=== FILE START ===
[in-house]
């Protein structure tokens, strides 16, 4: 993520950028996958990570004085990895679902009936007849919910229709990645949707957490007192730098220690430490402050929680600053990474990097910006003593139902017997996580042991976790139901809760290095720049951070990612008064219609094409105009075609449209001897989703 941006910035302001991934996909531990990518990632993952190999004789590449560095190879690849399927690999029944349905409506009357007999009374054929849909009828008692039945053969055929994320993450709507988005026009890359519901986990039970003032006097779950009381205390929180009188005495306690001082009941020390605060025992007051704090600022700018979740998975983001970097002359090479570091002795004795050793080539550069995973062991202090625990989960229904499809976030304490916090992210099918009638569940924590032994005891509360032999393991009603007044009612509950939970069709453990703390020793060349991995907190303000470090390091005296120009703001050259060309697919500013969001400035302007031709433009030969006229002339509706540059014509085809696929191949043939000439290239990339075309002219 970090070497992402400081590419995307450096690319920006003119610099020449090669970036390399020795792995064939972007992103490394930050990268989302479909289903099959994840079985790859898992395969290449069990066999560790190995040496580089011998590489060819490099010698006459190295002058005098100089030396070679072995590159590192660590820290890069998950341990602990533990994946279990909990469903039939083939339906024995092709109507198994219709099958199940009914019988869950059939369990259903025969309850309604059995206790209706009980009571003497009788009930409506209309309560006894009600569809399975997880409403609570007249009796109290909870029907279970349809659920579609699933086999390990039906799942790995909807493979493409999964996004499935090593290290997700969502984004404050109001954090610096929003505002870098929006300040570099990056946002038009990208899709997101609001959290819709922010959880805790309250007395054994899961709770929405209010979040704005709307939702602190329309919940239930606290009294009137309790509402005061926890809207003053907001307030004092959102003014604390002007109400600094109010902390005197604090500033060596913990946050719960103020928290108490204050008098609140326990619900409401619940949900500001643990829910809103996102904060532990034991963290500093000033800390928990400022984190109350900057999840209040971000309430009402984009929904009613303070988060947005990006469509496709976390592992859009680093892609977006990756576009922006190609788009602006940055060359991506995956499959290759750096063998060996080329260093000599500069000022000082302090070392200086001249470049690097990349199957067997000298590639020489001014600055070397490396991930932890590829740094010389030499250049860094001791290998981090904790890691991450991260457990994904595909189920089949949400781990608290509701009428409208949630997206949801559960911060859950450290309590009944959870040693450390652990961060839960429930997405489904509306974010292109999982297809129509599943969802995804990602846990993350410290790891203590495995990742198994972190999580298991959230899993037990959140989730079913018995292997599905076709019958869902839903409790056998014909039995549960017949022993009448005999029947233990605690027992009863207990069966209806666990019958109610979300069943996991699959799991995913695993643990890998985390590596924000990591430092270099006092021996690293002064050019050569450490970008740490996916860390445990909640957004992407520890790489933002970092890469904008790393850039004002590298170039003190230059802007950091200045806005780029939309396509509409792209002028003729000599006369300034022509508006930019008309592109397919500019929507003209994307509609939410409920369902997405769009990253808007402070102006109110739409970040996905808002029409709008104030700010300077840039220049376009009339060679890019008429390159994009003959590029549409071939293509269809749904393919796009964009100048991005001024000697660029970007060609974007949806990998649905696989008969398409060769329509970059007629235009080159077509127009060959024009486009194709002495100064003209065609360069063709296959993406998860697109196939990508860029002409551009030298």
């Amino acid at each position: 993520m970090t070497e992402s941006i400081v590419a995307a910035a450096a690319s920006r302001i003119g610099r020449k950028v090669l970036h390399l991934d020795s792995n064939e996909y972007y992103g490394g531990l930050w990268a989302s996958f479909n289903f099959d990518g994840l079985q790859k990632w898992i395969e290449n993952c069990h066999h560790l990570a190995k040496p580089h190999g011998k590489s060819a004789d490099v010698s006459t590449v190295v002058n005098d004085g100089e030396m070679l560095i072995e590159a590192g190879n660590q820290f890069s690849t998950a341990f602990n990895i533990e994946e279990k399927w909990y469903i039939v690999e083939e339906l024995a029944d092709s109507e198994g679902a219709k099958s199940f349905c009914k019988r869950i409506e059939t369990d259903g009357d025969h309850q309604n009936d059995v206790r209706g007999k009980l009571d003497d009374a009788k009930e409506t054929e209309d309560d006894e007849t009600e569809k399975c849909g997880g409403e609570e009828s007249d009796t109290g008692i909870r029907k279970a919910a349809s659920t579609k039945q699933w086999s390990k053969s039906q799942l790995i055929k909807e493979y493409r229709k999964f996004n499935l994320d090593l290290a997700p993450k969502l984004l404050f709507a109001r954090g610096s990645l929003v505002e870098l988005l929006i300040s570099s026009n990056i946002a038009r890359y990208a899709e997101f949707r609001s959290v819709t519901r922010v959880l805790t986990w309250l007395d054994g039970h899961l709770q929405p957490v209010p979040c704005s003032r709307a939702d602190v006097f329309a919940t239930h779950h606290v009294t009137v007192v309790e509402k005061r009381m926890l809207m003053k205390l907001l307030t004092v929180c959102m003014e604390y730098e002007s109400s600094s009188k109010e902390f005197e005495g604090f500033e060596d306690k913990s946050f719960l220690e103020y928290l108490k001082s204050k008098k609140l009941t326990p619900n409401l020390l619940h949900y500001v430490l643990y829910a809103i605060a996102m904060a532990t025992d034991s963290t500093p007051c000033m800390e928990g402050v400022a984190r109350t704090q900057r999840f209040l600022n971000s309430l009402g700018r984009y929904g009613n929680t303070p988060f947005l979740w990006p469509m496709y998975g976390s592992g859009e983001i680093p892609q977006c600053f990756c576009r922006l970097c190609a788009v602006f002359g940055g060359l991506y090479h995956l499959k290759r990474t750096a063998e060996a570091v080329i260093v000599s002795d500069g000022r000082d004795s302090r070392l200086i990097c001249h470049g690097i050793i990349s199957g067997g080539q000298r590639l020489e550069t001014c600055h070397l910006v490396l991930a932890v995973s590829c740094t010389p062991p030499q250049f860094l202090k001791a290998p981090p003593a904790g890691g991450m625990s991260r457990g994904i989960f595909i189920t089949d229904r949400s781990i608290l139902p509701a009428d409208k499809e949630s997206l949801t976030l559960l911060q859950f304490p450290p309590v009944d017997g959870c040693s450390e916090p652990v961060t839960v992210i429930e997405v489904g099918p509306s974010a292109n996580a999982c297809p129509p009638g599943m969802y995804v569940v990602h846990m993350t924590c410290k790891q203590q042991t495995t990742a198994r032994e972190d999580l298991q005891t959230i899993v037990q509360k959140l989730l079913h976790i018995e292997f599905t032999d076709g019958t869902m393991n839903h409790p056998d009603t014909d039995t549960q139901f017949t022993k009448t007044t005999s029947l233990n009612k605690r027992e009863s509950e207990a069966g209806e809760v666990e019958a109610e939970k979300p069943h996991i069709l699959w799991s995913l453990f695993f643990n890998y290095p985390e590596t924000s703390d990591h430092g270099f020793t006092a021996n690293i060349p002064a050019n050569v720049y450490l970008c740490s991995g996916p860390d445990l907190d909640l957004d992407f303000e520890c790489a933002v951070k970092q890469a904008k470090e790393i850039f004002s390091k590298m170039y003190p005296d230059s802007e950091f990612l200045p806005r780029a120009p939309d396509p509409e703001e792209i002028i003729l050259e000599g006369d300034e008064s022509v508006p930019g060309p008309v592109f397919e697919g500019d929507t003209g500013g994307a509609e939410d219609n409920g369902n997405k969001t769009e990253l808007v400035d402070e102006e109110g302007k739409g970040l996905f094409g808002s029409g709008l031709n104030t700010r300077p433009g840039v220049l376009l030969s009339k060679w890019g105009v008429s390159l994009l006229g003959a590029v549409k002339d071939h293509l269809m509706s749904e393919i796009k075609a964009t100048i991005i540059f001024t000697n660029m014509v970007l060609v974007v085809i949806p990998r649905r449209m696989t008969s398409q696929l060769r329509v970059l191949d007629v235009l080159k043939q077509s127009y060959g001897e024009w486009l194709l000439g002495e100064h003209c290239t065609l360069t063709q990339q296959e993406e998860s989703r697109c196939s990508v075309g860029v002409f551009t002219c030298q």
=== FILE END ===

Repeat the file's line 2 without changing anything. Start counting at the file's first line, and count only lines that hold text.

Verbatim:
């Protein structure tokens, strides 16, 4: 993520950028996958990570004085990895679902009936007849919910229709990645949707957490007192730098220690430490402050929680600053990474990097910006003593139902017997996580042991976790139901809760290095720049951070990612008064219609094409105009075609449209001897989703 941006910035302001991934996909531990990518990632993952190999004789590449560095190879690849399927690999029944349905409506009357007999009374054929849909009828008692039945053969055929994320993450709507988005026009890359519901986990039970003032006097779950009381205390929180009188005495306690001082009941020390605060025992007051704090600022700018979740998975983001970097002359090479570091002795004795050793080539550069995973062991202090625990989960229904499809976030304490916090992210099918009638569940924590032994005891509360032999393991009603007044009612509950939970069709453990703390020793060349991995907190303000470090390091005296120009703001050259060309697919500013969001400035302007031709433009030969006229002339509706540059014509085809696929191949043939000439290239990339075309002219 970090070497992402400081590419995307450096690319920006003119610099020449090669970036390399020795792995064939972007992103490394930050990268989302479909289903099959994840079985790859898992395969290449069990066999560790190995040496580089011998590489060819490099010698006459190295002058005098100089030396070679072995590159590192660590820290890069998950341990602990533990994946279990909990469903039939083939339906024995092709109507198994219709099958199940009914019988869950059939369990259903025969309850309604059995206790209706009980009571003497009788009930409506209309309560006894009600569809399975997880409403609570007249009796109290909870029907279970349809659920579609699933086999390990039906799942790995909807493979493409999964996004499935090593290290997700969502984004404050109001954090610096929003505002870098929006300040570099990056946002038009990208899709997101609001959290819709922010959880805790309250007395054994899961709770929405209010979040704005709307939702602190329309919940239930606290009294009137309790509402005061926890809207003053907001307030004092959102003014604390002007109400600094109010902390005197604090500033060596913990946050719960103020928290108490204050008098609140326990619900409401619940949900500001643990829910809103996102904060532990034991963290500093000033800390928990400022984190109350900057999840209040971000309430009402984009929904009613303070988060947005990006469509496709976390592992859009680093892609977006990756576009922006190609788009602006940055060359991506995956499959290759750096063998060996080329260093000599500069000022000082302090070392200086001249470049690097990349199957067997000298590639020489001014600055070397490396991930932890590829740094010389030499250049860094001791290998981090904790890691991450991260457990994904595909189920089949949400781990608290509701009428409208949630997206949801559960911060859950450290309590009944959870040693450390652990961060839960429930997405489904509306974010292109999982297809129509599943969802995804990602846990993350410290790891203590495995990742198994972190999580298991959230899993037990959140989730079913018995292997599905076709019958869902839903409790056998014909039995549960017949022993009448005999029947233990605690027992009863207990069966209806666990019958109610979300069943996991699959799991995913695993643990890998985390590596924000990591430092270099006092021996690293002064050019050569450490970008740490996916860390445990909640957004992407520890790489933002970092890469904008790393850039004002590298170039003190230059802007950091200045806005780029939309396509509409792209002028003729000599006369300034022509508006930019008309592109397919500019929507003209994307509609939410409920369902997405769009990253808007402070102006109110739409970040996905808002029409709008104030700010300077840039220049376009009339060679890019008429390159994009003959590029549409071939293509269809749904393919796009964009100048991005001024000697660029970007060609974007949806990998649905696989008969398409060769329509970059007629235009080159077509127009060959024009486009194709002495100064003209065609360069063709296959993406998860697109196939990508860029002409551009030298």